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Pickle Me Tuesday: Indian Spiced Brine Cured Eggs

Brine Cured Eggs with Indian Spices

Pickle Me Tuesday! My new favorite day of the week. This week isn’t exactly a ferment but rather a cure. The amount of salt in this means virtually no microbial action is going on. So the end product of this is not probiotic just super tasty.

I ran across this idea for brine curing eggs here at Christine’s Recipes. Very intriguing! These eggs are cured raw in their shells unlike my Purple Pickled Eggs which are hardboiled and peeled.

I started a batch following her recipe, leaving out the wine because I didn’t have any. I’ll have to try adding wine next time because apparently it’s supposed to cause the yolk to turn a vibrant red/orange. I also just cured mine in the fridge. Raw eggs at room temp for a month freaks me out a little. They cure just fine in the refrigerator.

I was curious if the flavor of the spices would actually get into the egg. Anise has a pretty strong flavor so it would be easy to detect if it did. After waiting a month (waiting is the hardest part), I boiled up an egg and lo and behold, yes! The flavors do permeate the shell into the egg. Not overpowering at all but perfect.

Pickle Me Tuesday: Brine Cured Eggs with Indian Spices

So now of course I have to play with the spices. The first thing that came to mind is Indian spices. If you have white shelled eggs, the turmeric will stain them an awesome orange. I only had brown eggs so they just ended up a little darker. Again, after waiting my month, I boiled up an egg and again, the flavors made their way into the shell and it was amazing.

I was hoping the month long soak would make the eggs easy to peel but it didn’t. Sadly they were awful to peel. The next batch I boiled, I did in my Magic Awesome Pot (I still think they should change the name of the Instant Pot to the Magic Awesome Pot). Better but still annoying.

**Warning** The texture of the eggs is weird. The taste is good but the texture is strange. I would suggest making a small batch at first to see if you like them.

If you can locate all these spices (fenugreek and curry leaves aren’t the most widely available spice here in Middle-of-Nowhere, ND) feel free to leave some out.

 Brine Cured Eggs with Indian Spices

 

Indian Spiced Brine Cured Eggs

Ingredients

  • 1/2 tsp turmeric (1 tbsp grated turmeric if using fresh)
  • 1/2 tsp fenugreek (optional)
  • 1/2 tsp mustard seed
  • 1/2 tsp peppercorns, whole
  • 1/2 ginger (1" knob of grated ginger if using fresh)
  • 1 tsp red pepper flakes
  • 1 tsp cumin
  • 4 curry leaves (optional)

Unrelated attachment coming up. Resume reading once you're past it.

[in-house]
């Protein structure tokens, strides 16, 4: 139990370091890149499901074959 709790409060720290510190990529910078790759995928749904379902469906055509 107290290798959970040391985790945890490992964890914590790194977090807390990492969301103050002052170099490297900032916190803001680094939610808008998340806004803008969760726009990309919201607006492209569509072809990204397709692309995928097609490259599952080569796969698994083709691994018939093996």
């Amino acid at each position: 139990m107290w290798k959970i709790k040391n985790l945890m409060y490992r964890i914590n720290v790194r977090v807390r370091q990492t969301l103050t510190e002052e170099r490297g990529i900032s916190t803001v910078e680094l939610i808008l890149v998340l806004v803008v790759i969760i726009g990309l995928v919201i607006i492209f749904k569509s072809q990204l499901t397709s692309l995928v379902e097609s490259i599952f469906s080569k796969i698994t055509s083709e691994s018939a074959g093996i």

• 1/2 cup salt (Himalayan salt is preferable)
  • 2 cups filtered water, plus a little extra to top
  • About 12 eggs (as many as will fit into a 1.5L Fido jar)

Instructions

  1. If using farm fresh unwashed eggs, gently wash them. Check each egg for any cracks.
  2. In a small saucepan, add salt, spices and water. Bring to a boil.
  3. Remove from heat and let steep until brine is back to room temperature.
  4. Gently place eggs in jar to just below the shoulder.
  5. Pour brine over eggs. Use a weight to keep eggs below the brine.
  6. Place in the fridge and leave for about 30-40 days. After 30 days, boil one egg. If it is the right amount of salty taste begin using eggs. If not salty, leave for another 4 days and test again.
  7. To hard boil the eggs in a pressure cooker, bring cooker up to pressure and cook for 5-8 mins, depending on how hard you like your eggs. 7 mins is my magic number.
http://www.picklemetoo.com/2015/02/10/indian-spiced-brine-cured-eggs/

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3 comments to Pickle Me Tuesday: Indian Spiced Brine Cured Eggs

  • el

    Do you think these new stainless steel lids that Primal Kitchen are making for mason jars will be just as good as the Boss jars?

  • Ton

    HI,

    Love your site with the many excellent recipes for fermenting.

    I am somewhat confused with the recipe of the “Indian Spiced Brine Cured Eggs” in which the eggs are boiled TWICE.
    That is, before they are being pickled and – once again – after they have been pickled.

    Is this correct?

    Cheers,

    Ton

  • Jill Schultz

    I want to ferment beets. Do I use them raw? Can I peel them? Any suggestions would be appreciated!

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